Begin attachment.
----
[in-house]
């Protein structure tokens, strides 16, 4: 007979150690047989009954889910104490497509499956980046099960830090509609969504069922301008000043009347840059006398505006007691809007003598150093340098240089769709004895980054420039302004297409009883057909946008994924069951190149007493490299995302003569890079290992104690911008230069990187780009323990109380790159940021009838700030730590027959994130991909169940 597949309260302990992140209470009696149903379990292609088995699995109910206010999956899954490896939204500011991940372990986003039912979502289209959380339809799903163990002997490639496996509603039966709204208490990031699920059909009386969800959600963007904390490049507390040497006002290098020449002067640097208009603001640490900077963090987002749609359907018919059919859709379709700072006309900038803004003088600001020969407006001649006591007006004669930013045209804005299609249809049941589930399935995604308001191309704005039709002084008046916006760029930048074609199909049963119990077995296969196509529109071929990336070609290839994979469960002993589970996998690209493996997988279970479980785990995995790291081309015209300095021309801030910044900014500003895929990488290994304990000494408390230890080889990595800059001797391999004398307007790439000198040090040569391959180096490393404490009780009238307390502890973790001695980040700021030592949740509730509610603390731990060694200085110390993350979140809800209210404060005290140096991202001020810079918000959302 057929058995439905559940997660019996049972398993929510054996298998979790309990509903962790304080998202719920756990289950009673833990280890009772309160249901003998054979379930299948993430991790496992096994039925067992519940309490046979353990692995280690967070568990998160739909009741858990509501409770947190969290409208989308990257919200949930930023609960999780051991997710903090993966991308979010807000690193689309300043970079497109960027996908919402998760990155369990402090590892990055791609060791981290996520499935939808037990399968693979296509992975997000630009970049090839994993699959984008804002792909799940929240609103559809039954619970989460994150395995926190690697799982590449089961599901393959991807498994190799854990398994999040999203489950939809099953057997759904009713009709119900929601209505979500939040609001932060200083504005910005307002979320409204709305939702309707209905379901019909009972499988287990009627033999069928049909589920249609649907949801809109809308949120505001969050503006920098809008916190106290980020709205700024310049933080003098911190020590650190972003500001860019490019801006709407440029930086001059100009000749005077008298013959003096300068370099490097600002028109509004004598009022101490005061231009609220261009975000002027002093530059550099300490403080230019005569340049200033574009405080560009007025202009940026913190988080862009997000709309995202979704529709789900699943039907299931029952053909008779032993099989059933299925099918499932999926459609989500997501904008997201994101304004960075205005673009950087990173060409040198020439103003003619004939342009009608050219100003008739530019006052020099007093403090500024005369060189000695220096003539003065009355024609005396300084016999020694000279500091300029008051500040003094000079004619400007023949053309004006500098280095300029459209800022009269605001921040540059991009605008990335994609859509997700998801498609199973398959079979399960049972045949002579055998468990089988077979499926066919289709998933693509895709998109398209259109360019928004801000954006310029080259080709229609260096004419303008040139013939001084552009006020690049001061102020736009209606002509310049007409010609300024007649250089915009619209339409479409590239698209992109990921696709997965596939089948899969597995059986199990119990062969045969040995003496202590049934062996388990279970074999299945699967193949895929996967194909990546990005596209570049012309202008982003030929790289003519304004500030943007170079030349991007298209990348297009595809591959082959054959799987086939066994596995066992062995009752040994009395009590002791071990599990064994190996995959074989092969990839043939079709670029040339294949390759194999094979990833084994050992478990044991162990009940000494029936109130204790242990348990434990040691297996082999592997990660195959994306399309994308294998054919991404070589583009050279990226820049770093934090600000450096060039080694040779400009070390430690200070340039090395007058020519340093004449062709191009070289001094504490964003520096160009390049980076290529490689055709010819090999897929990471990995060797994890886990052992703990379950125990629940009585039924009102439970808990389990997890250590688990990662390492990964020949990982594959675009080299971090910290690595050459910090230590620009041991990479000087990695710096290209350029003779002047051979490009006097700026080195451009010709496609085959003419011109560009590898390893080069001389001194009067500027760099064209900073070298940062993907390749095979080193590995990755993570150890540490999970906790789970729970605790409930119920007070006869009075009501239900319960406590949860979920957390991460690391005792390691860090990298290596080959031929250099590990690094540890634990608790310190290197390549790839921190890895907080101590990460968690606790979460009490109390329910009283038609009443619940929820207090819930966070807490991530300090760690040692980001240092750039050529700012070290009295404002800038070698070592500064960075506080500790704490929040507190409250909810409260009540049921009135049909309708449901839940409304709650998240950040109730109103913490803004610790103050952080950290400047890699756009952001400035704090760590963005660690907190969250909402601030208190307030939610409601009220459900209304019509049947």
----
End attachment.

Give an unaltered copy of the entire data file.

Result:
[in-house]
């Protein structure tokens, strides 16, 4: 007979150690047989009954889910104490497509499956980046099960830090509609969504069922301008000043009347840059006398505006007691809007003598150093340098240089769709004895980054420039302004297409009883057909946008994924069951190149007493490299995302003569890079290992104690911008230069990187780009323990109380790159940021009838700030730590027959994130991909169940 597949309260302990992140209470009696149903379990292609088995699995109910206010999956899954490896939204500011991940372990986003039912979502289209959380339809799903163990002997490639496996509603039966709204208490990031699920059909009386969800959600963007904390490049507390040497006002290098020449002067640097208009603001640490900077963090987002749609359907018919059919859709379709700072006309900038803004003088600001020969407006001649006591007006004669930013045209804005299609249809049941589930399935995604308001191309704005039709002084008046916006760029930048074609199909049963119990077995296969196509529109071929990336070609290839994979469960002993589970996998690209493996997988279970479980785990995995790291081309015209300095021309801030910044900014500003895929990488290994304990000494408390230890080889990595800059001797391999004398307007790439000198040090040569391959180096490393404490009780009238307390502890973790001695980040700021030592949740509730509610603390731990060694200085110390993350979140809800209210404060005290140096991202001020810079918000959302 057929058995439905559940997660019996049972398993929510054996298998979790309990509903962790304080998202719920756990289950009673833990280890009772309160249901003998054979379930299948993430991790496992096994039925067992519940309490046979353990692995280690967070568990998160739909009741858990509501409770947190969290409208989308990257919200949930930023609960999780051991997710903090993966991308979010807000690193689309300043970079497109960027996908919402998760990155369990402090590892990055791609060791981290996520499935939808037990399968693979296509992975997000630009970049090839994993699959984008804002792909799940929240609103559809039954619970989460994150395995926190690697799982590449089961599901393959991807498994190799854990398994999040999203489950939809099953057997759904009713009709119900929601209505979500939040609001932060200083504005910005307002979320409204709305939702309707209905379901019909009972499988287990009627033999069928049909589920249609649907949801809109809308949120505001969050503006920098809008916190106290980020709205700024310049933080003098911190020590650190972003500001860019490019801006709407440029930086001059100009000749005077008298013959003096300068370099490097600002028109509004004598009022101490005061231009609220261009975000002027002093530059550099300490403080230019005569340049200033574009405080560009007025202009940026913190988080862009997000709309995202979704529709789900699943039907299931029952053909008779032993099989059933299925099918499932999926459609989500997501904008997201994101304004960075205005673009950087990173060409040198020439103003003619004939342009009608050219100003008739530019006052020099007093403090500024005369060189000695220096003539003065009355024609005396300084016999020694000279500091300029008051500040003094000079004619400007023949053309004006500098280095300029459209800022009269605001921040540059991009605008990335994609859509997700998801498609199973398959079979399960049972045949002579055998468990089988077979499926066919289709998933693509895709998109398209259109360019928004801000954006310029080259080709229609260096004419303008040139013939001084552009006020690049001061102020736009209606002509310049007409010609300024007649250089915009619209339409479409590239698209992109990921696709997965596939089948899969597995059986199990119990062969045969040995003496202590049934062996388990279970074999299945699967193949895929996967194909990546990005596209570049012309202008982003030929790289003519304004500030943007170079030349991007298209990348297009595809591959082959054959799987086939066994596995066992062995009752040994009395009590002791071990599990064994190996995959074989092969990839043939079709670029040339294949390759194999094979990833084994050992478990044991162990009940000494029936109130204790242990348990434990040691297996082999592997990660195959994306399309994308294998054919991404070589583009050279990226820049770093934090600000450096060039080694040779400009070390430690200070340039090395007058020519340093004449062709191009070289001094504490964003520096160009390049980076290529490689055709010819090999897929990471990995060797994890886990052992703990379950125990629940009585039924009102439970808990389990997890250590688990990662390492990964020949990982594959675009080299971090910290690595050459910090230590620009041991990479000087990695710096290209350029003779002047051979490009006097700026080195451009010709496609085959003419011109560009590898390893080069001389001194009067500027760099064209900073070298940062993907390749095979080193590995990755993570150890540490999970906790789970729970605790409930119920007070006869009075009501239900319960406590949860979920957390991460690391005792390691860090990298290596080959031929250099590990690094540890634990608790310190290197390549790839921190890895907080101590990460968690606790979460009490109390329910009283038609009443619940929820207090819930966070807490991530300090760690040692980001240092750039050529700012070290009295404002800038070698070592500064960075506080500790704490929040507190409250909810409260009540049921009135049909309708449901839940409304709650998240950040109730109103913490803004610790103050952080950290400047890699756009952001400035704090760590963005660690907190969250909402601030208190307030939610409601009220459900209304019509049947």